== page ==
Harold Pinter Theatre, London – until 12 June 2021
You know when you are watching a play, and you become acutely aware of how an actor is moving around the stage and what they are doing with their hands. It feels conscious and, as a result, distracting.
This was how Walden started. I felt like I was watching a series of acting and directing decisions rather than a story. Maybe it was nerves, this being early in the run.
But it wasn’t the only distraction. Amy Berryman’s debut is set in the near future when the earth is either beyond saving or saveable with radical lifestyle changes – depending on your perspective. Those in the former camp are in the process of setting up alternative places for humankind to live on the moon and potentially mars.
Twin sisters Stella (Gemma Arterton) and Cassie (Lydia Wilson) started on the same path. They followed their late astronaut father into working for NASA but for reasons only gradually revealed, Stella has turned her back on science and space.
She now lives a simple life with her fiancé Bryan (Fehinti Balogun) in a cabin in the woods. They grow their own food, and Stella works in the local bar. Bryan is ‘Earth Advocates’, an activist organisation determined to show that the planet will heal itself by living with minimal environmental impact.
Cassie, meanwhile, has just returned from a year-long moon mission to great acclaim. Invited to the cabin, it is quickly obvious this isn’t going to be a relaxed and fun sibling reunion.
Where this play worked for me is in the intricate portrayal of the sisters’ relationship. It was an honest and very human depiction of dreams, aspiration, pressure, jealousy and disappointment. The story is occasionally tinged with irony; lack of communication leads to bad communication and misunderstandings.
Balogun’s Bryan is far from the fanatical EA member first hinted at; instead, he’s level headed, warm and full of good sense. A character you enjoy being around.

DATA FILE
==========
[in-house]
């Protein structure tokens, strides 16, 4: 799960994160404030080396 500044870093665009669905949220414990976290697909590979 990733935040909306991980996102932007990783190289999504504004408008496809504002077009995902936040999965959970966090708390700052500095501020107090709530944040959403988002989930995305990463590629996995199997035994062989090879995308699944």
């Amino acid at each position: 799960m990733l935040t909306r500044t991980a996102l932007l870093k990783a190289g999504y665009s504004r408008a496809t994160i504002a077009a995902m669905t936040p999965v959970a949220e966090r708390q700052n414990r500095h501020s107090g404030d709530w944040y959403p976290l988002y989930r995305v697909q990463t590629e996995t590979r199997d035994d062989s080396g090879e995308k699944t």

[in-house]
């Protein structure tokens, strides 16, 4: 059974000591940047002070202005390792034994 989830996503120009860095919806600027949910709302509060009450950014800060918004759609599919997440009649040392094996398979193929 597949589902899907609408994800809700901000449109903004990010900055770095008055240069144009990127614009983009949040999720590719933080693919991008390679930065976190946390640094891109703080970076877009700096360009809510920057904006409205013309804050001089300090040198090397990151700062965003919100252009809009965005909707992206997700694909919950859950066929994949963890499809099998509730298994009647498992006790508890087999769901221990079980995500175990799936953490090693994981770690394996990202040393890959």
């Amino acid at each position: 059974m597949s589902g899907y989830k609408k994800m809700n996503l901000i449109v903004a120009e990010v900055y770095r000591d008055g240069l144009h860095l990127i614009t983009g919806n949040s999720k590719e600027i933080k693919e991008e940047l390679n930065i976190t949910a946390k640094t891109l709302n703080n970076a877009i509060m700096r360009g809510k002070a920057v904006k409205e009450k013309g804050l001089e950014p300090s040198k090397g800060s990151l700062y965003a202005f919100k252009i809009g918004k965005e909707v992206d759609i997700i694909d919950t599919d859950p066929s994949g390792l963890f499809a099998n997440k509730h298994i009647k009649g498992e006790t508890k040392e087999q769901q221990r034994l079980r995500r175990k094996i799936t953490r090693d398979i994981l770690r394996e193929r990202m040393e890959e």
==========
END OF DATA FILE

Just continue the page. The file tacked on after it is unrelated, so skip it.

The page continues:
But here’s the rub. The promised tension between the differing beliefs of EA member Bryan and NASA scientist Cassie is never realised. Bryan is too reasonable or not fanatical enough, and Cassie doesn’t put up much of a fight for her beliefs.
This leads me to the second distraction: How unconvinced I was about the NASA plotline. Cassie can’t believe that Stella has turned her back on science and groundbreaking work, I couldn’t believe that Stella had ever been a NASA scientist. Sorry, Gemma.
It would have been easy to give the sisters alternative glittering yet more grounded careers and still have different views about saving the planet and humankind.
Perhaps it would have created a more realistic and, therefore, more polarising debate.
Theatre has never really done well with narratives around space, and here it felt like a choice to add drama which ultimately failed.
I really wanted to like Walden, it was my first trip to the theatre since they were last open in early December, but it just didn’t deliver the promised tension and drama, so I’m giving it two and a half stars.
It is one hour and 45 minutes long without an interval and is at the Harold Pinter Theatre until 12 June. Click here to go to the official website for more details and tickets.
Have you seen Walden? Would love to hear your views.
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